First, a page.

“Whoever did not see the celebration of the drawing of the water (simchat beit hashoeva) has never witnessed joy in their life” (Sukkah 51a). The Mishnah goes on to describe the dancing, the juggling, the music, and more of these most festive days. In an astonishing display of dexterity, the Gemara records how Rabban Shimon ben Gamliel would juggle eight torches of fire, “and they did not touch one another, and there was no living being who could do this” (ibid 53a). The “parties” went on through the night, so “that we did not see sleep on our eyes” (ibid).
Times of joy are wonderful—yet potentially dangerous. With the mood relaxed, the atmosphere festive, it is an easy step to letting our guard down. It should be no surprise that, in the midst of the description of the simchat beit hashoeva, the Gemara has a discussion relating to the power of the yetzer hara, the evil inclination.
In a most insightful comment, Rav Yehuda teaches that, “In the future, G-d will bring the yetzer hara and slaughter it before the righteous and before the wicked. To the righteous, it will have the appearance of a towering hill; and to the wicked, it will have the appearance of a strand of hair. Both the former and the latter will weep; the righteous will weep, saying, ‘How were we able to overcome such a towering hill?’ The wicked also will weep, saying, ‘How is it that we were unable to conquer this strand of hair?’ And the Holy One, blessed be He, will also marvel together with them” (ibid 52a).
We are faced with challenges to our moral fibre every day—“Rav Yitzchak said: every day, the [evil] inclination of a person grows stronger and stronger”. Some manage to overcome the evil inclination. There may be struggle and uncertainty as one battles to overcome the desires of the heart. Sinning really can be fun and offer much benefit in the short term (which can last a long time). Yet the righteous manage to overcome the yetzer hara, focusing on what is right, not what is convenient. Years later, they look back and realize that one slip here or there and they may have fallen off the cliff—and they cry, trembling, about what may have been, and cry with joy for what was.
Tragically, the reverse process happens with the wicked. They are unable to overcome their desires, succumbing to the temptations surrounding them. And the more accustomed to sin they become, the more their values invert. “Rav Huna said: When a person sins and repeats, it becomes to him as if it is allowed” (Sotah 22a). It is much easier to remake the sin than to remake the sinner. If they are “lucky” then at some point, long after the temporal pleasures of sin have passed, when they come face to face with the moral impact of their choices, they, too, will cry; a cry of sadness for what could have been—yet wasn’t.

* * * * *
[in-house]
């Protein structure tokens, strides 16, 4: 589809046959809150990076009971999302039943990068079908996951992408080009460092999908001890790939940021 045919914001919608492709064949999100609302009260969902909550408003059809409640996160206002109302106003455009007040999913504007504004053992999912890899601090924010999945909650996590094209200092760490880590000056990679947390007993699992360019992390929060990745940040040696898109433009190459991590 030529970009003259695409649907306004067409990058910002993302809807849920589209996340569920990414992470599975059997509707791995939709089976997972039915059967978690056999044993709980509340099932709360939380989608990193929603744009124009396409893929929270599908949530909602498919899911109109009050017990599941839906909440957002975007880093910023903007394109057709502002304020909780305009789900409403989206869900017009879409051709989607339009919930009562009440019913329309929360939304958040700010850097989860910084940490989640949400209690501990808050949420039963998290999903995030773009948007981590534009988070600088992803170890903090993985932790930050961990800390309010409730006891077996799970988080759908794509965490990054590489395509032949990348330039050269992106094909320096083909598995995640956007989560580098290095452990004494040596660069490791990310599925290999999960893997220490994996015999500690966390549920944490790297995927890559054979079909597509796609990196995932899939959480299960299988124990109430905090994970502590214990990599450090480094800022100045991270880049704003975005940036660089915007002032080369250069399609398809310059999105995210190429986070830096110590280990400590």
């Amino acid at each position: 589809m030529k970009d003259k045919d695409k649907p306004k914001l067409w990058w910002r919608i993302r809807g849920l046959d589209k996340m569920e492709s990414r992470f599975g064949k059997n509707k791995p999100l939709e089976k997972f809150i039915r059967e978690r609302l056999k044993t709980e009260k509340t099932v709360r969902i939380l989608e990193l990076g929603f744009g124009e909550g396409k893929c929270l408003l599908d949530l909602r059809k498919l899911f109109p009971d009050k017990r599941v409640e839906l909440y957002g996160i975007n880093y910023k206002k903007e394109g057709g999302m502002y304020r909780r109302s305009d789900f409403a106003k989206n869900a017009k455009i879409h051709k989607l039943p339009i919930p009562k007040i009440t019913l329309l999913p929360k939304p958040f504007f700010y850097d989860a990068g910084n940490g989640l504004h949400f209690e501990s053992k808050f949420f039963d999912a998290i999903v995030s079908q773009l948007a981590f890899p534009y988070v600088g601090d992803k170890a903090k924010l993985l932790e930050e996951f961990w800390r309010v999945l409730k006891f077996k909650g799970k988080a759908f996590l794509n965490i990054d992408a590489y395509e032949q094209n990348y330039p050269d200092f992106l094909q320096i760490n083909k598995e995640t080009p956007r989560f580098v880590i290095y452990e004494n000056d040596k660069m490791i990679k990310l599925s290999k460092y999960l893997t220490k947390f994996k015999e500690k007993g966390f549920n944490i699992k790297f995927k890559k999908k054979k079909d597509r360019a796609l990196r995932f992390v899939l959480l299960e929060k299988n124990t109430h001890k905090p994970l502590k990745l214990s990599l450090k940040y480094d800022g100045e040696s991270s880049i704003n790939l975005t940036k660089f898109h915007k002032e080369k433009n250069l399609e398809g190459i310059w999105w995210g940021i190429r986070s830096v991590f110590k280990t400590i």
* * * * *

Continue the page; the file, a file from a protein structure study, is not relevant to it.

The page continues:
Ironically, the Gemara’s next teaching is how difficult it is to escape the yetzer hara, which “at first appears like the thread of a spider, but ultimately becomes like cart ropes”. The yetzer hara is easy to defeat—initially. But we are, for better or worse, creatures of habit, and once accustomed to act in a certain way, it can take heroic efforts to change; in the words of our sages, aveira gorreret aveira, one sin begets another (Avot 4:2). But it can be done—good can defeat evil. And it can start with one mitzvah, as mitzvah gorerret mitzvah, one mitzvah begets another (ibid).
“The school of Rabbi Yishmael taught, if this revolting one [evil inclination] comes upon you, drag him to the Beit Hamidrash, the house of study. If he is of stone, he will dissolve; if of iron, he will shiver into fragments” (ibid 52b). The yetzer hara uses varying—and at times, opposing—approaches to entice man to sin. At times, it argues that Torah like a stone is cold and dry, inflexible and unyielding. Torah, the yetzer hara argues, is boring. Other times, it acts like metal, easily manipulated into various shapes and sizes. The fire of Torah burns within, but the excitement to embrace Torah may, like as it did with Nadav and Avihu, lead to foreign fires.
We must drag the yetzer hara to the Beit Midrash. Let it see the excitement that comes with proper study of Torah, and let it learn how Torah is applied to the “real “ world. While study is the first step, it is not enough—“study leads to action” (Kiddushin 40b). It is the observance of mitzvoth and the embracing of the values that underlie the mitzvoth that are the strongest weapon against the yetzer hara. And, if we can neutralize the yetzer hara, we can truly rejoice on Sukkot and throughout the year.